Saturday, December 03, 2005

ID...Nuggers and nutters following wicked liars.

In C. S. Lewis' children’s novel the Silver chair the great climax of the story comes in the underworld where Eustace and Jill have ended up in their quest to rescue Prince Rilian with the inimitable Marshwiggle “Puddleglum” (what a character!) They are struggling with the soothing deceptions of the witch who is crooning…. There is no Narnia… There is no Narnia….There is no sun... There are no fields…

Puddleglum’s answer is a masterpiece:

"One word, Ma'am" he said coming back from the fire; limping because of the pain. "One word. All you've been saying is quite right, I shouldn't wonder. I'm a chap who always liked to know the worst and then put the best face I can on it. So I won't deny any of what you said. But there's one thing more to be said, even so. Suppose we have only dreamed, or made up, all those things - trees and grass and sun and moon and stars and Aslan himself. Suppose we have. Then all I can say is that, in that case, the made-up things seem a good deal more important than the real ones. Suppose this black pit of a kingdom of yours is the only world. Well, it strikes me as a pretty poor one. And that's a funny thing, when you come to think of it. We're just babies making up a game, if you're right. But four babies playing a game can make a play-world which licks your real world hollow. That's why I'm going to stand by the play-world. I'm on Aslan's side even if there isn't any Aslan to lead it. I'm going to live as like a Narnian as I can even if there isn't any Narnia.

In some ways the conviction that intelligent design is right is like this… at the moment (for me anyway)…it is too beautiful and alive to be wrong. Truth is alive and envigorating. Falsehood is deathly and suffocating.

For anti-IDers we are somewhere on a scale of “just plain delusional nuggers to certified nutters” as Jeffahn put it elegantly… with a few (Like Behe and Dembski) who are just plain old fashioned wicked liars. We’re just babies making up a game. Delusional nuggers and certified nutters following wicked liars!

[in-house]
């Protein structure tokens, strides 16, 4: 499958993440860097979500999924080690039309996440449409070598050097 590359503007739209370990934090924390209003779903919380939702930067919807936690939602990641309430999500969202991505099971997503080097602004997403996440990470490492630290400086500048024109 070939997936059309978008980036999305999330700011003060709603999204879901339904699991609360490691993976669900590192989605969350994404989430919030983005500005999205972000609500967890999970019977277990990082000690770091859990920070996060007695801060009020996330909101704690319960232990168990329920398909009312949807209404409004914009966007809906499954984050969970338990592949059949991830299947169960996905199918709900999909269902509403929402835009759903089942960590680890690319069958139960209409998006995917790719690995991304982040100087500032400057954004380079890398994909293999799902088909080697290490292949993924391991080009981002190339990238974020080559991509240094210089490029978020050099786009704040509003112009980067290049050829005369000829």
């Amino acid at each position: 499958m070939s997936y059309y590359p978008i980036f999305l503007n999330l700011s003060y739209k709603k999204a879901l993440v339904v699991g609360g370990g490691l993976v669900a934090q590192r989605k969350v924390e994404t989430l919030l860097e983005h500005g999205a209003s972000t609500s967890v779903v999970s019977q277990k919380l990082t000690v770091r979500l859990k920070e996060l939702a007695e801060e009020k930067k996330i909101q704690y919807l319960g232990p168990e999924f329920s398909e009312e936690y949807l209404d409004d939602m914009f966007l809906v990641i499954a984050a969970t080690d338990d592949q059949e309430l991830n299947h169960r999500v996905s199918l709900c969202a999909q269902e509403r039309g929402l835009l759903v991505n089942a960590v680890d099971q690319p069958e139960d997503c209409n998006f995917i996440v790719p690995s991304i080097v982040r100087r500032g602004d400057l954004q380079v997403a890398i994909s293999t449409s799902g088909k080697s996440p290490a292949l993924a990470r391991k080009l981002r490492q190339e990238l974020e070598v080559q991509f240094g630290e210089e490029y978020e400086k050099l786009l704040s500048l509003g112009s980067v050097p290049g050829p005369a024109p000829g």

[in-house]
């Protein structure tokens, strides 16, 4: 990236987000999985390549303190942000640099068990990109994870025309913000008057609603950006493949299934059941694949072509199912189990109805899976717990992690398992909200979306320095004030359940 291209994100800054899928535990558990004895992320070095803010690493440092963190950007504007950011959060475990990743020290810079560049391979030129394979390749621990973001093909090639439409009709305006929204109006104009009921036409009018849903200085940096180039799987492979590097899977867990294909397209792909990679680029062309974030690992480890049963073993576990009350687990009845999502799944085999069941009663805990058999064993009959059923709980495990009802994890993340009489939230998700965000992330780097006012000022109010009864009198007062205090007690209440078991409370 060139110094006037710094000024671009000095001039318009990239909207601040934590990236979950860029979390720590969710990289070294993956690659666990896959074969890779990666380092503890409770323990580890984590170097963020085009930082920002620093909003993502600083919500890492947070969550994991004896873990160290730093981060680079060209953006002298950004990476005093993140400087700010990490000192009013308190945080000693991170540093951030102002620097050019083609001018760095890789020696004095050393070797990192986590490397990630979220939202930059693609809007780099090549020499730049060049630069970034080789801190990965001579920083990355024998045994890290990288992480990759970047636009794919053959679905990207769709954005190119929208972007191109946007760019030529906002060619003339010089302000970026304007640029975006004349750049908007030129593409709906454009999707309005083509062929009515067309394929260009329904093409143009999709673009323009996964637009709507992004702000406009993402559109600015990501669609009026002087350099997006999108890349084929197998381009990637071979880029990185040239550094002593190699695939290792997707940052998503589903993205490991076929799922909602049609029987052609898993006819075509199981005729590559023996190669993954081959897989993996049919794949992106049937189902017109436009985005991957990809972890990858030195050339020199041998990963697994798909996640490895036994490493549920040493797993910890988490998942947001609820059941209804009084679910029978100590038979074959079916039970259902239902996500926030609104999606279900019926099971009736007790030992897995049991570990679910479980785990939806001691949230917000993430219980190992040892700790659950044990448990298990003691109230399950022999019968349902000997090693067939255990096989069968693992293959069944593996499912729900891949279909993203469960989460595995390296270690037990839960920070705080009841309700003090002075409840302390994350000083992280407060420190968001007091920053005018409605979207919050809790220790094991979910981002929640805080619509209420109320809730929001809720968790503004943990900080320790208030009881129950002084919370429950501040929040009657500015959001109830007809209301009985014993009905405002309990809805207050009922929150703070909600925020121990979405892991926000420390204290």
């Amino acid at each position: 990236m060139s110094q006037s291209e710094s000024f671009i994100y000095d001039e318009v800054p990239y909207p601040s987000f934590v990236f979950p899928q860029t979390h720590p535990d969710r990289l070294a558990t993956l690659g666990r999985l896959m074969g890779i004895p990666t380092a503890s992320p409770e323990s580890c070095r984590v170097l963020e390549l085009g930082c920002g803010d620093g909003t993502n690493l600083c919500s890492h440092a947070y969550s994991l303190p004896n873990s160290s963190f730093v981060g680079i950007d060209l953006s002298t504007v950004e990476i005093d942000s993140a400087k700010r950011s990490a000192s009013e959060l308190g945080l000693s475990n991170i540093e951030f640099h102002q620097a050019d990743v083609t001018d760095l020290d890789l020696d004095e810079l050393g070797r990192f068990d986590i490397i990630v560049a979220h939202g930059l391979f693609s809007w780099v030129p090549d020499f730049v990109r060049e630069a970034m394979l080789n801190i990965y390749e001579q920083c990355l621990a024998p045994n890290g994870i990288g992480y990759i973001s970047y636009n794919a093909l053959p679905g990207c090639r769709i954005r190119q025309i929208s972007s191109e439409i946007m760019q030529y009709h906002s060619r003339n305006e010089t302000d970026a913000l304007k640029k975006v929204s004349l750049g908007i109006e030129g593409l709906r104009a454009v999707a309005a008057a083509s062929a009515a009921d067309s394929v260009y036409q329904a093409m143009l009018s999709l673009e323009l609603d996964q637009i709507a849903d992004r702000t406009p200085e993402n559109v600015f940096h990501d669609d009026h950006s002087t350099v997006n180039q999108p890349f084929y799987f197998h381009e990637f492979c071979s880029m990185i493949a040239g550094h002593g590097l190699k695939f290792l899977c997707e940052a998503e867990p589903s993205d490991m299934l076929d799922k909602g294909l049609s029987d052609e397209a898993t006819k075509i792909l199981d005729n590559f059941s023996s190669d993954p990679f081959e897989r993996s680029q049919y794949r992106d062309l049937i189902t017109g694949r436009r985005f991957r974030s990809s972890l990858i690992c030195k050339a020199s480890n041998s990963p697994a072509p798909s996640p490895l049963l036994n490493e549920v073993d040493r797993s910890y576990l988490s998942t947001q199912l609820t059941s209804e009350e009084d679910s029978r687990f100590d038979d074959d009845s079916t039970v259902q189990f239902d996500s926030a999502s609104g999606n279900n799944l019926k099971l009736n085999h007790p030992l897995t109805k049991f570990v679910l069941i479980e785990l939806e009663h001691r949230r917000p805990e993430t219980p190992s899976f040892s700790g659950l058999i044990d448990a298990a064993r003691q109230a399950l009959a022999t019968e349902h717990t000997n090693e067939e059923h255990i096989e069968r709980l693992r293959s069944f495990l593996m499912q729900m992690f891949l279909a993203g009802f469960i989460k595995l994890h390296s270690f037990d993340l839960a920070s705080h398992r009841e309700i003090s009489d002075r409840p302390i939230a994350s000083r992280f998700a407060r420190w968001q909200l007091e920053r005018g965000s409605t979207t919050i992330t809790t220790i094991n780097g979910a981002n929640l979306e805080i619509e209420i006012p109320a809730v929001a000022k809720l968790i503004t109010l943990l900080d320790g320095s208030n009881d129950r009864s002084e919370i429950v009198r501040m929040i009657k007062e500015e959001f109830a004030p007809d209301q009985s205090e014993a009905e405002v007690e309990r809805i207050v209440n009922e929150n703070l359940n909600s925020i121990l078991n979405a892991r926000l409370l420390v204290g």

In the story the “underworlders” were intent on going deeper and deeper underground they were not interested in even going to have a look at the little hole being enlarged to look into a very real Narnia.

Puddleglum knew his world was the real one and the story ends with an escape from the gloomy underworld into the shockingly dazzling brightness of a real Narnia!

Which world will turn out to be the real one?
I am going with Puddleglum….


Blogger Paul (probably - maybe Liz) said...


See here for more insight borrowed from C.S.Lewis on the Great Evolution Debate.

2:09 pm  
Anonymous Andy Groves said...

Which world will turn out to be the real one?

Well, go and do some experiments and find out. Or persuade Behe and Dembski to do some experiments. I recall that Behe testified udner oath that he is not actually doing experiments to test ID, and Dembski has said on more than one occasion that he isn't interested in submitting his work to peer-reviewed journals.

With respect to Puddlegum, it isn't a good scientific strategy to decide what you want the world to be like, and then do the experiments. Chances are that you'll get the answer you want......

9:46 pm  
Blogger Andrew Rowell said...


It is not exactly a level playing field for doing ID experiments...but I am working on it.

Can you give me the quote and reference for Behe's statement under oath?

10:02 pm  
Blogger Jeffahn said...

I found this (Behe is being cross-examined):

Q. Did you submit an article with scientific research advancing the argument for intelligent design to a peer reviewed science journal?

A. I'm sorry?

Q. Have you submitted an article with scientific research making the argument for intelligent design to a peer reviewed journal, science journal?

A. I was invited to submit such an article by the Quarterly Review of Biology.